Tuesday, June 13, 2006
I can pinpoint when it happened. Crow T. Robot said, "You know- this isn't a bad film for Bert I. Gordon." It was at that moment, in the middle of my first viewing of THE MAGIC SWORD, that I became a fan.
Unlike most fans of his movies I first encountered the films of Bert Ira Gordon on MYSTERY SCIENCE THEATER 3000. At the time I was stumbling my way through college and a bit of humor was appreciated/needed. While THE BEGINNING OF THE END, THE AMAZING COLOSSAL MAN and its sequel were roasted by Joel & the Bots I laughed along and had much fun noticing the less than special effects. But, as with many of the older flicks on the show, I found myself laughing at the movies AND enjoying them too. So when I eventually got the chance to see them unaltered I was happy to discover that while they were not classics by any means they had a charm that I loved. Their charm is such that if I had caught them at a younger and more impressionable age I would have gloried in their pulp styled tales of animals and men grown larger than a fearful public could accept. Most point to COLOSSAL MAN as his best film and it might be. It was the first of his movies to make me think there was something else going on than just the surface story. Some how I realized on some level (even while laughing) that this tale of a man increasing in size was sharper than the average giant monster flick. As Glen Manning loses his hair and is forced to wear a diaper its hard to miss the symbolic reversion to childhood on display. What else is Manning (nice choice of name there) by the end of the film but an angry child seeking to break what it can no longer have. I love this kind of under the radar stuff and to spot it while watching a humor show was refreshing. As I delved further into Gordon's movies I found he was truely a kindred spirit. Here was a man in love with science fiction and horror weaving stories that must have looked perfect projected on a drive-in screen. I would love to be able to see EARTH VS. THE SPIDER on a giant outdoor screen some warm August night with a like minded group of people.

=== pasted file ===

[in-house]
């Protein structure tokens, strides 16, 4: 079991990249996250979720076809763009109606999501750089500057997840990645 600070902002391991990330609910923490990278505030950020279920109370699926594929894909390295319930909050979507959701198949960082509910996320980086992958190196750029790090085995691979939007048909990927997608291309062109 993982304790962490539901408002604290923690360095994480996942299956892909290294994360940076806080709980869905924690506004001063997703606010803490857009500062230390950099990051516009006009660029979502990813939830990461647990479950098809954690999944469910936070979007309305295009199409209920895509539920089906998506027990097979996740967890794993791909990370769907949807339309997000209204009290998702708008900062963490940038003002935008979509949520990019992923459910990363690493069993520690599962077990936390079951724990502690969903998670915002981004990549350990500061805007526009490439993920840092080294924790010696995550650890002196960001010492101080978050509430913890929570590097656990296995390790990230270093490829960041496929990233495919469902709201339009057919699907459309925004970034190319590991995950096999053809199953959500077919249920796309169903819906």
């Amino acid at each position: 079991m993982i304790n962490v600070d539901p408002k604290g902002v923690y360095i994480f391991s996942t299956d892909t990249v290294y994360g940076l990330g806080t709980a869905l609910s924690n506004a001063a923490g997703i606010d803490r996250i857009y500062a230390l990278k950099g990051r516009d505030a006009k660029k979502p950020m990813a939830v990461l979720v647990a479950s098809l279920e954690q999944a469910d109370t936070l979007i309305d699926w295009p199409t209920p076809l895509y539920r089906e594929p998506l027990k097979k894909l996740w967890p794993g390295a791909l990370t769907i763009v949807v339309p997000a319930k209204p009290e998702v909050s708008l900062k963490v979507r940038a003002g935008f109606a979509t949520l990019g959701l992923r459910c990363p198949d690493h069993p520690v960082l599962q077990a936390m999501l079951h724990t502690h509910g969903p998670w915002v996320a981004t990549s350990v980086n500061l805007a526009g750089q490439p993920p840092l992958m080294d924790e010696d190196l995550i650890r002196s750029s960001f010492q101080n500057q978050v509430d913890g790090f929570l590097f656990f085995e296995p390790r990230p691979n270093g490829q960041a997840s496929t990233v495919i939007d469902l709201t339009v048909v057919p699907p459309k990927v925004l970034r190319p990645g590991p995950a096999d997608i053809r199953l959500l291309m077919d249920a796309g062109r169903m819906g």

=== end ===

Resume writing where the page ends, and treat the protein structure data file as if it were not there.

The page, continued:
I guess another moment when I should have realized how much Gordon’s films meant to me was last summer. I was a little financially strapped and yet when I saw a foot tall statue of the Colossal Beast I knew I had to have it. A bit of cash and a little bartering is all it took and now that figure stands atop my chest of drawers threatening to hurl a bus onto my bed at any time. Sadly, this may have stunted my sex life but these are the risks one takes for the love of cheesy monster films.
When I look at Gordon's list of directorial credits I am stunned by how many films he produced in such a short space of time. After the release of KING DINOSAUR in 1955 he didn't get his next film in theaters until '57 but then they just rolled out. Three in '57 and three more in '58 which is all the more incredible when you know that he and his wife Flora were responsible for almost all of the behind the camera work. Their cheap but fun special effects were often poorly realized rear projection efforts but the movies are so much cheesy fun I always end up not caring. Not content to just make giant bug movies Gordon made Giant Mutant Beast movies (WAR OF THE COLOSSAL BEAST), a large breasted Ghost movie (TORMENTED) , a kiddie adventure film (THE MAGIC SWORD) and a Giant Teenager movie (VILLAGE OF THE GIANTS). He even threw in a film about shrinking people down to miniature size for some extra variety with ATTACK OF THE PUPPET PEOPLE. All of these are entertaining movies and great slices of late 50's monster/adventure fun even if I have a hard time forgiving him for the dancing ducks and cute brainy kid in VILLAGE. Of course, being the completist that I am, I long to see the few films Gordon directed that I still haven't found. THE CYCLOPS, NECROMANCY, THE MAD BOMBER and BURNED AT THE STAKE all rouse my curiousity. Luckily his pirate film from 1960 THE BOY AND THE PIRATE is being issued by MGM in a few weeks so I can tick that one off my list.
Now if some one would just issue his output from the 70's and 80's I'd be very happy. I'd finally get to see his adaptation H. G. Wells' FOOD OF THE GODS. I guess after years of mining Wells' book he deceided to tackle it head on for a change. I've heard mixed things from others but I have to see it for myself. After all- anyone that has managed to give me as much fun as Bert I. Gordon can do what he wants and I'll come back for more. Even if there are dancing ducks!